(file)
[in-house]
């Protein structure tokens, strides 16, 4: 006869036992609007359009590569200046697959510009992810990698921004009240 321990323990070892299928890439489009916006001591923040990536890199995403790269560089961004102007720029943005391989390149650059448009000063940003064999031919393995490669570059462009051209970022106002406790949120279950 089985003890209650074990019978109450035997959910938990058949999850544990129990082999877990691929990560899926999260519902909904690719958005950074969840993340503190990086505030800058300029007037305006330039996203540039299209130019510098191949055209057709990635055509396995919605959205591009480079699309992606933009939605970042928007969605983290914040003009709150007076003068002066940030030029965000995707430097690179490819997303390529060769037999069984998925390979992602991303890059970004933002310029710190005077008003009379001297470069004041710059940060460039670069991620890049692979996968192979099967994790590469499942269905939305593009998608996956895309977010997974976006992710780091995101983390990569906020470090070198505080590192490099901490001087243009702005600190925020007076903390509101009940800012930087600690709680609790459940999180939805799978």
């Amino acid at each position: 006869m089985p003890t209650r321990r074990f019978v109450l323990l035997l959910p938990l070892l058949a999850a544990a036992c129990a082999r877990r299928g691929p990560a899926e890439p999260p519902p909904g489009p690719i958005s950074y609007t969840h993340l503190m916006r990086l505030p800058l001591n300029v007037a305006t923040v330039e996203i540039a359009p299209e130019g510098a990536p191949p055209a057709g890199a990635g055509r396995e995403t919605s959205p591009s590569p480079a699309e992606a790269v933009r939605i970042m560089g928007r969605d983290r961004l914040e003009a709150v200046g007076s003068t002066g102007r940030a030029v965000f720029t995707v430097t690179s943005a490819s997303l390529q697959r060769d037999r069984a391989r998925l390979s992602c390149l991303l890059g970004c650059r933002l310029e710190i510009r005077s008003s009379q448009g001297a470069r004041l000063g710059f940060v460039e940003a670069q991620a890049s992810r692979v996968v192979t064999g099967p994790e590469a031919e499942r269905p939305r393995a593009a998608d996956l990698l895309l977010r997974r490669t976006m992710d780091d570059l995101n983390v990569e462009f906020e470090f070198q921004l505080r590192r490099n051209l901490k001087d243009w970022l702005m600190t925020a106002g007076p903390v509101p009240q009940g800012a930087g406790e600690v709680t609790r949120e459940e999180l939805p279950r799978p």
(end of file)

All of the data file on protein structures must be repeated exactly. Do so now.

[in-house]
């Protein structure tokens, strides 16, 4: 006869036992609007359009590569200046697959510009992810990698921004009240 321990323990070892299928890439489009916006001591923040990536890199995403790269560089961004102007720029943005391989390149650059448009000063940003064999031919393995490669570059462009051209970022106002406790949120279950 089985003890209650074990019978109450035997959910938990058949999850544990129990082999877990691929990560899926999260519902909904690719958005950074969840993340503190990086505030800058300029007037305006330039996203540039299209130019510098191949055209057709990635055509396995919605959205591009480079699309992606933009939605970042928007969605983290914040003009709150007076003068002066940030030029965000995707430097690179490819997303390529060769037999069984998925390979992602991303890059970004933002310029710190005077008003009379001297470069004041710059940060460039670069991620890049692979996968192979099967994790590469499942269905939305593009998608996956895309977010997974976006992710780091995101983390990569906020470090070198505080590192490099901490001087243009702005600190925020007076903390509101009940800012930087600690709680609790459940999180939805799978």
């Amino acid at each position: 006869m089985p003890t209650r321990r074990f019978v109450l323990l035997l959910p938990l070892l058949a999850a544990a036992c129990a082999r877990r299928g691929p990560a899926e890439p999260p519902p909904g489009p690719i958005s950074y609007t969840h993340l503190m916006r990086l505030p800058l001591n300029v007037a305006t923040v330039e996203i540039a359009p299209e130019g510098a990536p191949p055209a057709g890199a990635g055509r396995e995403t919605s959205p591009s590569p480079a699309e992606a790269v933009r939605i970042m560089g928007r969605d983290r961004l914040e003009a709150v200046g007076s003068t002066g102007r940030a030029v965000f720029t995707v430097t690179s943005a490819s997303l390529q697959r060769d037999r069984a391989r998925l390979s992602c390149l991303l890059g970004c650059r933002l310029e710190i510009r005077s008003s009379q448009g001297a470069r004041l000063g710059f940060v460039e940003a670069q991620a890049s992810r692979v996968v192979t064999g099967p994790e590469a031919e499942r269905p939305r393995a593009a998608d996956l990698l895309l977010r997974r490669t976006m992710d780091d570059l995101n983390v990569e462009f906020e470090f070198q921004l505080r590192r490099n051209l901490k001087d243009w970022l702005m600190t925020a106002g007076p903390v509101p009240q009940g800012a930087g406790e600690v709680t609790r949120e459940e999180l939805p279950r799978p």